3. Patrick Noel, M.D.

From April 2004 until January 2007, Patrick Noel, M.D, treated Ms. Changkit for her back and knee pain a total of fifteen times. In three separate evaluations written over a two and one half year period dated May 28, 2004, July 11, 2006, and January 10, 2007, Dr. Noel concluded that Ms. Changkit was disabled and that her disability was causally related to her accident at work. Specifically, on May 28, 2004, Dr. Noel wrote that "after having reviewed the entire record I agree with the general opinion... that the patient is disabled on the basis of her work related injury and will keep her under medical care for her continuing problems and order appropriate studies as indicated." On July 11, 2006, in a report written after he had examined Ms. Changkit eleven times, Dr. Noel "disagree[d] with any of us who has seen the patient on a contemporary basis and come to the conclusion that the work related injuries are not the cause of the current problems, chronic pain and inability to work and perform the activities of daily living." Dr. Noel wrote on this occasion that "[i]n my opinion the best way to evaluate the relationship of her current problems to her injuries is through the documentation of the treating physicians close to the date of her work related injury as is possible." Finally, on January 10, 2007, Dr. Noel reported that Ms. Changkit is "judged currently as unable to work" and that she "has chronic pain and should be treated for chronic pain." He added that "physical therapy will help for short periods but ultimately will not remove the low back pain."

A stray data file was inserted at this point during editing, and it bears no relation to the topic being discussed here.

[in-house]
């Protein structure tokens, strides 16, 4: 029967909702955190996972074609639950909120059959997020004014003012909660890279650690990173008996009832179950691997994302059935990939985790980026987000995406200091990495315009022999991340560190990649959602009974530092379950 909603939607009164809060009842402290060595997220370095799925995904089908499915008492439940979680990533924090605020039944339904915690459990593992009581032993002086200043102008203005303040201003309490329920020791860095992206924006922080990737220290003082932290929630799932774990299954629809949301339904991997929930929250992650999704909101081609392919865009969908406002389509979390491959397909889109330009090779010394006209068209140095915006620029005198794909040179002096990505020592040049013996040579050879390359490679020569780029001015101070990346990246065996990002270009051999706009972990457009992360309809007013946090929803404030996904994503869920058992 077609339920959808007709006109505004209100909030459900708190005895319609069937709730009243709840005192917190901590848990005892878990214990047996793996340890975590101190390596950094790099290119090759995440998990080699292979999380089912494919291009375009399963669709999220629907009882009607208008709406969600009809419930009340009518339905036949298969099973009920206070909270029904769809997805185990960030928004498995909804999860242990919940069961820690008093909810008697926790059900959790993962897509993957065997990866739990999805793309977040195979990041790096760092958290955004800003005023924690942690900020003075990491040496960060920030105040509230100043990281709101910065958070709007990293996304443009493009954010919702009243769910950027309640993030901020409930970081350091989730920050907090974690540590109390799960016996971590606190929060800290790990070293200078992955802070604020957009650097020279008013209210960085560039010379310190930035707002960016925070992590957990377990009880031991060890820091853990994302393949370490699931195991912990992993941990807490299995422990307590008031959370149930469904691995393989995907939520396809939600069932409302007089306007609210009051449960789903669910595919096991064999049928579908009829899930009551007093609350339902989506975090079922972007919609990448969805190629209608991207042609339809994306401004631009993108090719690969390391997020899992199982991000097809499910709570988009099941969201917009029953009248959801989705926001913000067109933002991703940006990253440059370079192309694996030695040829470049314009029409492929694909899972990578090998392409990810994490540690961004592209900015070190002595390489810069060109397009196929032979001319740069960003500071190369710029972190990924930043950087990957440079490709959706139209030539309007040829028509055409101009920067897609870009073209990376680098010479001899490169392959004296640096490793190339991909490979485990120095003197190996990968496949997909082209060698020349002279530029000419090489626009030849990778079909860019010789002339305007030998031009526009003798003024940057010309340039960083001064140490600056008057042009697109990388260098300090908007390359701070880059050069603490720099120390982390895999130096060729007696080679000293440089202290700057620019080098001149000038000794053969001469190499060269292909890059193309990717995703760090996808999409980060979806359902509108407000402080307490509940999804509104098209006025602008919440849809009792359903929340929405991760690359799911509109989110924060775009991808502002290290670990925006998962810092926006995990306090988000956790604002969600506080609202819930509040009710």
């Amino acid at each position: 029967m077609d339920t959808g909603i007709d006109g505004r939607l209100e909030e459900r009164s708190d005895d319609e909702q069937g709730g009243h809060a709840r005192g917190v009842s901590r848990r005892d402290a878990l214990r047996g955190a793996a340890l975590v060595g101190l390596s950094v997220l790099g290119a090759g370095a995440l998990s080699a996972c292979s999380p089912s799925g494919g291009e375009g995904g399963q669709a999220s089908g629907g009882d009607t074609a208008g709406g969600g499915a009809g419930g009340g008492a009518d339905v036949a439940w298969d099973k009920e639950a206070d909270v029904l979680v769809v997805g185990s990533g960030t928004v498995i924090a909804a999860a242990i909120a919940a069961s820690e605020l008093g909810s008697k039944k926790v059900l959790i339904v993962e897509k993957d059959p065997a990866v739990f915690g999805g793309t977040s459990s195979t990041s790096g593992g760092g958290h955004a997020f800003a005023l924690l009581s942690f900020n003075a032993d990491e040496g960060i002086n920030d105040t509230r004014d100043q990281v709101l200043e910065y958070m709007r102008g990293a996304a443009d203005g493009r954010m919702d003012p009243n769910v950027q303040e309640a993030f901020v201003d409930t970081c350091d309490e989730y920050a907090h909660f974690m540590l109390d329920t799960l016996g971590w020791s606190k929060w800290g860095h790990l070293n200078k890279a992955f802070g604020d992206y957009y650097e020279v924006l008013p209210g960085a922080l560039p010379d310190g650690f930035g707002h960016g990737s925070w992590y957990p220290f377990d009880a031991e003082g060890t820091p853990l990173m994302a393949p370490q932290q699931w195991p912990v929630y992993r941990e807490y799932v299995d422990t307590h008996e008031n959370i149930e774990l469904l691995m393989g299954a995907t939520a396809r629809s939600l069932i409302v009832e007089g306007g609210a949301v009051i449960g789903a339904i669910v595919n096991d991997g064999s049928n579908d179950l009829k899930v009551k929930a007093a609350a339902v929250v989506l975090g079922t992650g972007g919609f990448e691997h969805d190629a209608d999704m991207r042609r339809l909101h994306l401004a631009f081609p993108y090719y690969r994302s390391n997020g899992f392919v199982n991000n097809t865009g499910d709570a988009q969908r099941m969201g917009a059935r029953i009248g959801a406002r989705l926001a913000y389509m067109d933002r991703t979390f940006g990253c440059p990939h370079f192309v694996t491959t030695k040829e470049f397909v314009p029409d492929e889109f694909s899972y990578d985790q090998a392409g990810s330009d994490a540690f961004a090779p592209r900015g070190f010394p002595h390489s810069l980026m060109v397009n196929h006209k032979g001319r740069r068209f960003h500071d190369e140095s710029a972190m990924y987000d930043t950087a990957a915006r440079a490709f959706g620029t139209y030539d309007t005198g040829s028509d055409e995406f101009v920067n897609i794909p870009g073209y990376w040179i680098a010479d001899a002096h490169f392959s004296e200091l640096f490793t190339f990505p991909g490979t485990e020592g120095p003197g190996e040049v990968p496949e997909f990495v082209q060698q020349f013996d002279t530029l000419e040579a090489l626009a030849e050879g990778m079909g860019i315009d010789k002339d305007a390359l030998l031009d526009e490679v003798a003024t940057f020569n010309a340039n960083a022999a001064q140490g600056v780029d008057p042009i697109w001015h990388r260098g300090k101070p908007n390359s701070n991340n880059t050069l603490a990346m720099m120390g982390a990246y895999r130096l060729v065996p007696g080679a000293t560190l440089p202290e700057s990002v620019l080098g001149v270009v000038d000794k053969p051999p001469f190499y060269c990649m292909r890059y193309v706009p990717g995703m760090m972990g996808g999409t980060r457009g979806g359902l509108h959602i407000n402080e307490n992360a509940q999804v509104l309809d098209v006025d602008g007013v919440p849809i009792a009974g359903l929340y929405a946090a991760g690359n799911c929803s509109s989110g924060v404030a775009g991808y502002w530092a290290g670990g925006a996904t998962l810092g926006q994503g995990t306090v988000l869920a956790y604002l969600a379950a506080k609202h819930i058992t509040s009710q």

The employer, DHS, called no witnesses before the ALJ and did not file a brief. Instead, DHS relied exclusively on the third "independent medical evaluation" (IME) by Dr. Levitt. In his Compensation Order, the ALJ synopsized that evaluation as follows: